The report of the Boston Consulting Group on their formal review of NEHTA (undertaken August - October 2007) was released this morning:
It can be found at the following URL – along with NEHTA’s response
The report makes six main recommendations which are intended to ensure the delivery of the national E-Health agenda objectives over the next few years:
1. Create a more outwardly-focused culture.
2. Reorient the work plan to deliver tried and tested outputs through practical ‘domains’.
3. Raise the level of proactive engagement through clinical and technical leads.
4. Accelerate resourcing through outsourcing, offshore recruiting and more creative contractual arrangements.
5. Reshape the NEHTA organisation structure to address revised work plan priorities.
6. Add a number of independent directors to the NEHTA Board to be broader advocates of E-Health, and to counter stakeholder perceptions of conflict of interest.
A press release ‘spins’ the NEHTA response to the Review!
----- Begin Release
NEHTA HERALDS E-HEALTH MILESTONES
and announces its action plan for adoption success
17 December 2007
Australia's e-health reform agenda took a forward step today with the release of an action plan by the National E-Health Transition Authority (NEHTA).
The Board of NEHTA also endorsed a business case for developing a national platform for personal electronic health records to be put to the Council of Australian Governments (COAG) early next year.
The NEHTA action plan outlines key areas for ensuring the successful adoption of measures to improve the electronic communication of critical health information.
"After working to build foundations for electronic health since the organisation was established in 2005, we are now in a position to begin to deliver some concrete applications of our work," NEHTA's Chair Dr Tony Sherbon said.
"The new Federal Government has signaled health reform and improvements in state and federal relations as major policy objectives," said Dr Sherbon. "Given also the government's emphasis on
the provision and use of broadband communications, NEHTA is well-positioned to play its role in advancing e-health as part of this new agenda," he said.
"The recent independent review found NEHTA had made significant progress on our goals to date and made a number of recommendations about NEHTA's future. The action plan we are announcing today flows directly from our acceptance of all the recommendations in the review," Dr Sherbon said.
Dr Sherbon identified the action plan as also being an acknowledgement of where NEHTA now needs to go in order to expedite e-health reform in Australia.
"We have come to a point where many of the foundations to enable e-health are in a position where we can now move towards implementation and adoption. Seeking funding to establish a national system of personal electronic health records is also on our immediate horizon. The action plan that we have released will assist this process," he said.
Dr Sherbon said the case for personal electronic health records was compelling. "The safety and quality benefits are manifold. We understand the issues of equity and privacy and firmly believe that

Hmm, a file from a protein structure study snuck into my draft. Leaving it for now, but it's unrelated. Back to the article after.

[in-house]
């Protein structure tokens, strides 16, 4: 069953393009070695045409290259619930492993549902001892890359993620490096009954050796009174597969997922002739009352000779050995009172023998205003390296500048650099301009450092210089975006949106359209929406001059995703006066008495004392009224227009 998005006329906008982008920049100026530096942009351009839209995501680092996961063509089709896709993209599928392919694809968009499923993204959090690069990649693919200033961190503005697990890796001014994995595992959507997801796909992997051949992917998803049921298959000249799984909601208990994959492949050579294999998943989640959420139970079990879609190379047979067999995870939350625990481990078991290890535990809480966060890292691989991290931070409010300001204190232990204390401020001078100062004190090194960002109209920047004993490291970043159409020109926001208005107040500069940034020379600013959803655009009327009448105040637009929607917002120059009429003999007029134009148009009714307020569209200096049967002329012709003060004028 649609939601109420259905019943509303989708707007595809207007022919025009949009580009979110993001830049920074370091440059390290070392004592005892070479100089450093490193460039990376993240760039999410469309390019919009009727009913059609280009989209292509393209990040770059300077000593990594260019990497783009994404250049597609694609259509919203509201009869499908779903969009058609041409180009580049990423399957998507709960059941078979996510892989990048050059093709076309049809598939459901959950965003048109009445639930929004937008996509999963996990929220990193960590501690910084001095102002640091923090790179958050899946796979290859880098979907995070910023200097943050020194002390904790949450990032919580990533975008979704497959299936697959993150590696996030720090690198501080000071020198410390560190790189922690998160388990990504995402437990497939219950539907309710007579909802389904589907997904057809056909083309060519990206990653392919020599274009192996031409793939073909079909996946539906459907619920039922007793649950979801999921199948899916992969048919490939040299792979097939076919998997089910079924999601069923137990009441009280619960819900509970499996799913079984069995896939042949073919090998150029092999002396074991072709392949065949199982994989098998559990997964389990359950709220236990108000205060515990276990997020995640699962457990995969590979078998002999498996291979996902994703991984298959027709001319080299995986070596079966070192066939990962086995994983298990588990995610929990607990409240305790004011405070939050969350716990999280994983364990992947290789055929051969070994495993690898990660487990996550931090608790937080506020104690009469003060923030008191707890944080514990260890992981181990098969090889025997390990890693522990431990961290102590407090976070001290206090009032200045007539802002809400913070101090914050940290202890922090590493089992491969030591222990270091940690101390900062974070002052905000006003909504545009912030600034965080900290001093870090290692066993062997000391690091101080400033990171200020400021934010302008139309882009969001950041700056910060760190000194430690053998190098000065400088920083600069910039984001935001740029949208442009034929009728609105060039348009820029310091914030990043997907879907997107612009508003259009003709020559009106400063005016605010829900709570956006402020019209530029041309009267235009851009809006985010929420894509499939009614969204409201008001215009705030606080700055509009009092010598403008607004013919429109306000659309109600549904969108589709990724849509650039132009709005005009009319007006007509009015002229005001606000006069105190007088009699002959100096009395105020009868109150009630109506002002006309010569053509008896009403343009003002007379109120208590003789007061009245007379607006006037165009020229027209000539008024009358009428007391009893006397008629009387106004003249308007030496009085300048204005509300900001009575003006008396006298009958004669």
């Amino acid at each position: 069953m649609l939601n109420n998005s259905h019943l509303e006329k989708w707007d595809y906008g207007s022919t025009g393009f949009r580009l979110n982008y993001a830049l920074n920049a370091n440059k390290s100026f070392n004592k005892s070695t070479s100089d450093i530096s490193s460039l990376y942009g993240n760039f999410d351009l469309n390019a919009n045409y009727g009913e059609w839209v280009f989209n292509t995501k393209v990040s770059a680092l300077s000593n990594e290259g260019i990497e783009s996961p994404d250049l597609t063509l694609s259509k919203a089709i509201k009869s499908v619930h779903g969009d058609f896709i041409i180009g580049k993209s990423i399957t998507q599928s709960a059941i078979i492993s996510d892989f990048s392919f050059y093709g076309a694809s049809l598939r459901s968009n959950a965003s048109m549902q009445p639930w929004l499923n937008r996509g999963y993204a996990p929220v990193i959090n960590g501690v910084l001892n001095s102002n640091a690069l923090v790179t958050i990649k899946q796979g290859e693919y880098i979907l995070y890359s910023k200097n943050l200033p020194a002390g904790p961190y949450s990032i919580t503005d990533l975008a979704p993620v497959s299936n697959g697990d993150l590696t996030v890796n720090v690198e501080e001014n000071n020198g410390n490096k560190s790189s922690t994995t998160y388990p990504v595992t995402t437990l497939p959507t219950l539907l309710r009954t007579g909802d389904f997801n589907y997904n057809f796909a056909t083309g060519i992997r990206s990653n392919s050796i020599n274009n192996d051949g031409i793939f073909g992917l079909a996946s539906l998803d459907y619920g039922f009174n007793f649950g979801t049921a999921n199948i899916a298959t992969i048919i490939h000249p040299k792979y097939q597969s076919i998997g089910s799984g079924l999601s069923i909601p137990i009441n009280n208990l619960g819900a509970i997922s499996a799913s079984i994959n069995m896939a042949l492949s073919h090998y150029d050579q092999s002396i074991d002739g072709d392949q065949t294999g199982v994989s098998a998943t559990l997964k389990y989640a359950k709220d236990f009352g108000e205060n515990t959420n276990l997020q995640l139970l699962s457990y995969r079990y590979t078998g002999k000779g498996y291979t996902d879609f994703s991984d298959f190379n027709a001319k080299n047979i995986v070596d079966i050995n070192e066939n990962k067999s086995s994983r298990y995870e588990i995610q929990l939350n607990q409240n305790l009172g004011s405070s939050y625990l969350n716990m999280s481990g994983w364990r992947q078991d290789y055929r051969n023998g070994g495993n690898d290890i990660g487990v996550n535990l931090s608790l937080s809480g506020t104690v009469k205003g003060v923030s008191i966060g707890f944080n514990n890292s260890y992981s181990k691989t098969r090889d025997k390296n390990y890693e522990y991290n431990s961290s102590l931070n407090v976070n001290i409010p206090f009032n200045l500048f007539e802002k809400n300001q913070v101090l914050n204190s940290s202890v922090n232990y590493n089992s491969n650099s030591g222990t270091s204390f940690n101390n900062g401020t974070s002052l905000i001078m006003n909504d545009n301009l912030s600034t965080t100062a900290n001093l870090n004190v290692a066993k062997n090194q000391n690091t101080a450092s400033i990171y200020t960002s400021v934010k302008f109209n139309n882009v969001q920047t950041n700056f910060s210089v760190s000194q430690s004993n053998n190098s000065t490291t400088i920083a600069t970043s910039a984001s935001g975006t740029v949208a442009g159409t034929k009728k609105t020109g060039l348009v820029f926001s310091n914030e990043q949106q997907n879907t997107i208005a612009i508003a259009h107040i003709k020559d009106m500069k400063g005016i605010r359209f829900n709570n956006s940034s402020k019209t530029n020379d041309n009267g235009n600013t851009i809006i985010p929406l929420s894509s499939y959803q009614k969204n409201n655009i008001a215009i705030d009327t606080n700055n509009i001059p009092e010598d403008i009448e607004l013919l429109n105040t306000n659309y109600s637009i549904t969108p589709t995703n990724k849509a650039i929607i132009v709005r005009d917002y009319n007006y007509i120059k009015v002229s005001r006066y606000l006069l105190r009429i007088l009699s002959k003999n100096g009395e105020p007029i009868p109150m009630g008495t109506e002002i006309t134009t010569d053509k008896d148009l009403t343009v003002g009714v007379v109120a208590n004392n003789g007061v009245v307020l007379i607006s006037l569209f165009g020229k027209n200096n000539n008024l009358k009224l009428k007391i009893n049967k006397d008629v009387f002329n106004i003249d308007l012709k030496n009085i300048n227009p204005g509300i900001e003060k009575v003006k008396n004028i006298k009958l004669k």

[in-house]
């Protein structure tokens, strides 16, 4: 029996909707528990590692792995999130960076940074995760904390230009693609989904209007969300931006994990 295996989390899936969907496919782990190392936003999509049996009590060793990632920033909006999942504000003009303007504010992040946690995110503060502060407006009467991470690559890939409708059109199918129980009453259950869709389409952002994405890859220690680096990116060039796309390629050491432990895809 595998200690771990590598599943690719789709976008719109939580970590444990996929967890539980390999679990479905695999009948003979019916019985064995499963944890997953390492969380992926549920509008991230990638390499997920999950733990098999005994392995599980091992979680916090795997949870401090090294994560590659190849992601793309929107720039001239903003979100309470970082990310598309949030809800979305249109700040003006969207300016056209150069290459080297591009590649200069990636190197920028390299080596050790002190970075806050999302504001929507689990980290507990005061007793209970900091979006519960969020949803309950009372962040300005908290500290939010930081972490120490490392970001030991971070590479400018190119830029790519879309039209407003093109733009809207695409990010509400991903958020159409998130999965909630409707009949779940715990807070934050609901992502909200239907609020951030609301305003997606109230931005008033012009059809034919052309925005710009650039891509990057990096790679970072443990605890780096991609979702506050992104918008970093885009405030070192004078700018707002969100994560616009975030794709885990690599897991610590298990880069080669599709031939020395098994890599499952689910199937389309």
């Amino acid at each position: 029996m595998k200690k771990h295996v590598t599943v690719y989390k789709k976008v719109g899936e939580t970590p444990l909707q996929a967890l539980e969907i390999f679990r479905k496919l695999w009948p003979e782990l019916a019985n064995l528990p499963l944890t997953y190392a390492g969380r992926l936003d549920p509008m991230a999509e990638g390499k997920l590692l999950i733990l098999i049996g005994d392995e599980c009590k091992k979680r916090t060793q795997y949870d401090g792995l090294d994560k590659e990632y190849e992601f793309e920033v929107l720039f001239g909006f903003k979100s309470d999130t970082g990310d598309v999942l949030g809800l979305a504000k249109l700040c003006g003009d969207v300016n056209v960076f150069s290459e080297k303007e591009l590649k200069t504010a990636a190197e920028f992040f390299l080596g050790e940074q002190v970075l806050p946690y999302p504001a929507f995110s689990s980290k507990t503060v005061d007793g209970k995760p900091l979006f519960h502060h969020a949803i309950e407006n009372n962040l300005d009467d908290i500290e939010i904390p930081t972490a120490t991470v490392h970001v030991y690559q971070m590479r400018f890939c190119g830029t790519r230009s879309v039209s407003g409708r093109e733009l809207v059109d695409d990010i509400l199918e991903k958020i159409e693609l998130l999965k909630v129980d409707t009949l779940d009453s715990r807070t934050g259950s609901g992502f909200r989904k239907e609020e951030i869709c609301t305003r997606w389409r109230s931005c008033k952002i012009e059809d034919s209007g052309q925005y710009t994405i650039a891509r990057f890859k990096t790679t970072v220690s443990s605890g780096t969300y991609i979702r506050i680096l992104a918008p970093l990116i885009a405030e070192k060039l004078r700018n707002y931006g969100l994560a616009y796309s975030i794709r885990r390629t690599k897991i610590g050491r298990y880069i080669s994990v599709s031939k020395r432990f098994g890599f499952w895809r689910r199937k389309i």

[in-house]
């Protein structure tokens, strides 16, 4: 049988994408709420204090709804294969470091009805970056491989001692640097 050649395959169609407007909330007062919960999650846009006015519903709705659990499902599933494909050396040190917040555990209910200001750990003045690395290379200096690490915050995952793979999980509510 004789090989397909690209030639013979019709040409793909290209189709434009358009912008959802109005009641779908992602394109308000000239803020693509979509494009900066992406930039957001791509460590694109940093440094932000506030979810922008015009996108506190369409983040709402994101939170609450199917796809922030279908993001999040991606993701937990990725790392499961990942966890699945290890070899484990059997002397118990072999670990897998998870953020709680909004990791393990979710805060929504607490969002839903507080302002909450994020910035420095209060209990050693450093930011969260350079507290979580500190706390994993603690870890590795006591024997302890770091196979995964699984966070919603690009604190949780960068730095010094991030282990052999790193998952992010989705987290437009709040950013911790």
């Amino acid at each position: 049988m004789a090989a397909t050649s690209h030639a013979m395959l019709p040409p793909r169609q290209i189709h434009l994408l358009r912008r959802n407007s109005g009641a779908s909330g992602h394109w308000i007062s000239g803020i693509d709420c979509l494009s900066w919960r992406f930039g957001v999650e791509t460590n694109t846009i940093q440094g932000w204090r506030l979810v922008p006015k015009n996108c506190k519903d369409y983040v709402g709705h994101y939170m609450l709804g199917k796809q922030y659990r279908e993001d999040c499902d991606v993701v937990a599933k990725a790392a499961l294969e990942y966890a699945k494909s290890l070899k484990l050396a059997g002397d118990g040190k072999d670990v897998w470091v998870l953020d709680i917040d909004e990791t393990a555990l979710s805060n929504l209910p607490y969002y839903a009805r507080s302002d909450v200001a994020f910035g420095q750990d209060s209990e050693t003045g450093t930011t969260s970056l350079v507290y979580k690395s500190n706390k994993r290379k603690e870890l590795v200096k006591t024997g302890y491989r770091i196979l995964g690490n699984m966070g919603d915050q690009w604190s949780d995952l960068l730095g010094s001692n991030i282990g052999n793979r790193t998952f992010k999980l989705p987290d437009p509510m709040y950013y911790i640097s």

the approach developed by NEHTA will address these to the satisfaction of all our stakeholders and the Australian public."
NEHTA's Action Plan for Adoption Success and the independent review of NEHTA conducted by the Boston Consulting Group are available on the NEHTA website at www.nehta.gov.au.
----- End Release.
Three major things concern me about all this.
My first major issue is that the last paragraph of the executive summary identifying the need for a national Health IT Strategy has simply been ignored by the Board.
"In parallel, planning for the next phase of eHealth coordination and implementation needs to commence now or momentum could be lost. An eHealth strategy and eHealth policies need to be developed. Further analysis and debate by NEHTA and its members on the future vision for eHealth and the role of a central agency (as described above) is needed now to generate a plan by mid 2008. Regardless of the funding scenario and any future role of NEHTA II, we believe that the ‘transition’ NEHTA is tasked to support has at least another five to ten years to run."
I welcome all the recommendations, cited above, as far as they go - but feel they do not point to where the real work is needed - i.e. a National E-Health Strategy.
My second major concern is that while it is clear there have been a very large number of issues with the way NEHTA has operated - there is no apparent accountability for the mis-steps being accepted by the Board and Staff of NEHTA.
That said the BCG report's findings seem to me to accurately reflect the view of external stakeholders (Health IT experts, Health Providers and the IT Experts) but the impact is diluted by continual use throughout the report of the views of the NEHTA staff on the quality of the job they are doing. The staff and Board are hardly likely to be objective regarding their own performance!
My third major concern is that we have NEHTA recommending a Business Case for a National Shared EHR to the Council of Australian Government – and the public has had no apparent input – other than by a discredited NEHTA Board and a few bureaucrats. This is hardly the new open, engaging and consultative NEHTA!
In summary, this report addresses some of the operational, cultural and engagement failures of NEHTA, while failing to firmly recommend the development of a national e-Health plan to achieve value from NEHTA's work. Without this NEHTA will remain an unguided missile operating without strategic context and at risk of continuing to underperform.
To let NEHTA escape without a clear articulation of the need for a National E-Health Plan is really very poor indeed.
I fear the whole BCG exercise has been an expensive piece of ‘window dressing’